Testing in Python

Part 1: Why you should write unit tests

Photo by Chris Ried on Unsplash

This article series is aimed at people working in the public sector (like me), academics and students, people new to their careers in the private sector and anyone else for whom testing code is not yet second nature. When I refer to “tests” or “testing” in this article the context is constrained to unit and component/modular tests. My experience is mostly derived from building analytical pipelines in Python using pandas and pyspark and testing in pytest.

The series started as a written summary of a presentation given to the Office for National Statistics on Feb 26 2021. …


Testing in Python

Part 3: Testing workflow tips

This article series is aimed at people working in the public sector (like me), academics and students, people new to their careers in the private sector and anyone else for whom testing code is not yet second nature. When I refer to “tests” or “testing” in this article the context is constrained to unit and component/modular tests. My experience is mostly derived from building analytical pipelines in Python using pandas and pyspark and testing in pytest.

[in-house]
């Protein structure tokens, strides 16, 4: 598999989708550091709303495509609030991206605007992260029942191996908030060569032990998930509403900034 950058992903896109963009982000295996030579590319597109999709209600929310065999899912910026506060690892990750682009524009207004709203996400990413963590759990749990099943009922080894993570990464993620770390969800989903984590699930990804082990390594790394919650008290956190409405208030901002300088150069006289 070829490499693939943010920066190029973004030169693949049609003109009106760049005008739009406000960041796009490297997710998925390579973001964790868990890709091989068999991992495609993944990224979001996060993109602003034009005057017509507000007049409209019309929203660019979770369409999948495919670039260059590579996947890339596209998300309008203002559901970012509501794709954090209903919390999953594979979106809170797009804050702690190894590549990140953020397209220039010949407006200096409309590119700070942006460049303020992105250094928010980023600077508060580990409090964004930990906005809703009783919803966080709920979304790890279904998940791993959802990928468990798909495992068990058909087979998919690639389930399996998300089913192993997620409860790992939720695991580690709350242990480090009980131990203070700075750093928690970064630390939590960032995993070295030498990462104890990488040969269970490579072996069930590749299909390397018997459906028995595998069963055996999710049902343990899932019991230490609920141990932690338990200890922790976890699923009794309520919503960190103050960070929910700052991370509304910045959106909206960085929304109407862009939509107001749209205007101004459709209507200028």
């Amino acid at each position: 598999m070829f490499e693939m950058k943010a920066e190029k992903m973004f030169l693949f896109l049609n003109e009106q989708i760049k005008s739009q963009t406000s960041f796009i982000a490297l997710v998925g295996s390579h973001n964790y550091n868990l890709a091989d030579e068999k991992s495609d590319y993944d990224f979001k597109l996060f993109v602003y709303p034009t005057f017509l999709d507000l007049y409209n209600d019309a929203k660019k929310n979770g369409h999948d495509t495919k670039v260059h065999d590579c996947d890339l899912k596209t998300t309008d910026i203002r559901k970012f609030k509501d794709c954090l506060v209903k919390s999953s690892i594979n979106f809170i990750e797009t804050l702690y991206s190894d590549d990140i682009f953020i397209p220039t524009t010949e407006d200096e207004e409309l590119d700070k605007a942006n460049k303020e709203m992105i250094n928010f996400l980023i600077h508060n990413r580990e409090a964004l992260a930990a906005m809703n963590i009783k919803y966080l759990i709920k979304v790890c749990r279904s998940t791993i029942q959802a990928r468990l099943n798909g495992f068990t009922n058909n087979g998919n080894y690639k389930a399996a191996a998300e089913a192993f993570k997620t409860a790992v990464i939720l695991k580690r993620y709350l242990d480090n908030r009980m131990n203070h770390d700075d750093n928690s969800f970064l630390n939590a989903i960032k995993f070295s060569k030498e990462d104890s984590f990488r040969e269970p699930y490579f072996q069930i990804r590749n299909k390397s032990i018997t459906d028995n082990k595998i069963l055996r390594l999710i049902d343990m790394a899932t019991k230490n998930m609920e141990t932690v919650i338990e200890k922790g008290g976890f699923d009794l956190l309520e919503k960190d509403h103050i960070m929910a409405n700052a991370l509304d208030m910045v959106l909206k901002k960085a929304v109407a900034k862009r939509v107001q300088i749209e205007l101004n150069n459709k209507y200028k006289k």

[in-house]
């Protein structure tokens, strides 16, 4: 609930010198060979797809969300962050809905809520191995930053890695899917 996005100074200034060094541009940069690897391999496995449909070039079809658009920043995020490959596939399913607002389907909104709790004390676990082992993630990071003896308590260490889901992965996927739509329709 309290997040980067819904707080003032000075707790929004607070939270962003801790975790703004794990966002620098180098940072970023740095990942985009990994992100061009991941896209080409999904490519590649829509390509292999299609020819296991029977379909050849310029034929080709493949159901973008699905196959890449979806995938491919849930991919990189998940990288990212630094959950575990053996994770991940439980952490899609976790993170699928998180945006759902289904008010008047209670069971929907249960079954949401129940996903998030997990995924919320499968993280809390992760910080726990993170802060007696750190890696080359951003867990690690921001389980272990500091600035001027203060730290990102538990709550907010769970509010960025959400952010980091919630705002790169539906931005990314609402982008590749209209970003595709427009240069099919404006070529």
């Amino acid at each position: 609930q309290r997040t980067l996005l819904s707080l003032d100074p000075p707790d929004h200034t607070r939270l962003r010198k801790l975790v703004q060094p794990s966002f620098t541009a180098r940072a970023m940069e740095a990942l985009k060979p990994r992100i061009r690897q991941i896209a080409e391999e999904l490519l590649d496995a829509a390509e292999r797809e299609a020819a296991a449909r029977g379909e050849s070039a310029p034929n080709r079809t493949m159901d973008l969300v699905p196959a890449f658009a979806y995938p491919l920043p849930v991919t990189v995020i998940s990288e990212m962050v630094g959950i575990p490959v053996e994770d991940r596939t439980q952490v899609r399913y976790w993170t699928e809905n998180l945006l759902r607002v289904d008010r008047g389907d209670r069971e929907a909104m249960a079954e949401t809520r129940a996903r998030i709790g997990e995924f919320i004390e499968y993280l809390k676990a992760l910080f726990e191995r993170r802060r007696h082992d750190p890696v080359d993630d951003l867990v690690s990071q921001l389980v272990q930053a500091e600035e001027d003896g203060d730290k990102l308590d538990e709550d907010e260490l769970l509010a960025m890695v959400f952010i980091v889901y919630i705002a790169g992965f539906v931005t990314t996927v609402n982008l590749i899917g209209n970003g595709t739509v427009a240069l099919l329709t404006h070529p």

The series started as a written summary of a presentation given to the Office for National Statistics on Feb 26 2021. …


Testing in Python

Part 2: Testing basics with pytest

This article series is aimed at people working in the public sector (like me), academics and students, people new to their careers in the private sector and anyone else for whom testing code is not yet second nature. When I refer to “tests” or “testing” in this article the context is constrained to unit and component/modular tests. My experience is mostly derived from building analytical pipelines in Python using pandas and pyspark and testing in pytest.

The series started as a written summary of a presentation given to the Office for National Statistics on Feb 26 2021. …


Testing in Python

Writing out rows of test data can be tedious and boring, even if just a few lines. But mastering a few keyboard shortcuts in VS Code can make it fun. You’ll feel like a wizard and your friends will be impressed. So let’s get started…

Move Lines — [ALT + Up/Down Arrow]

Move any selection of lines up or down

Copy Lines — [SHIFT + ALT + Up/Down Arrow]

Mitch Edmunds

Building statistical pipelines for the ONS. Writing about testing and API design in pandas and PySpark. Enjoy cycling, learning Portuguese and playing piano!

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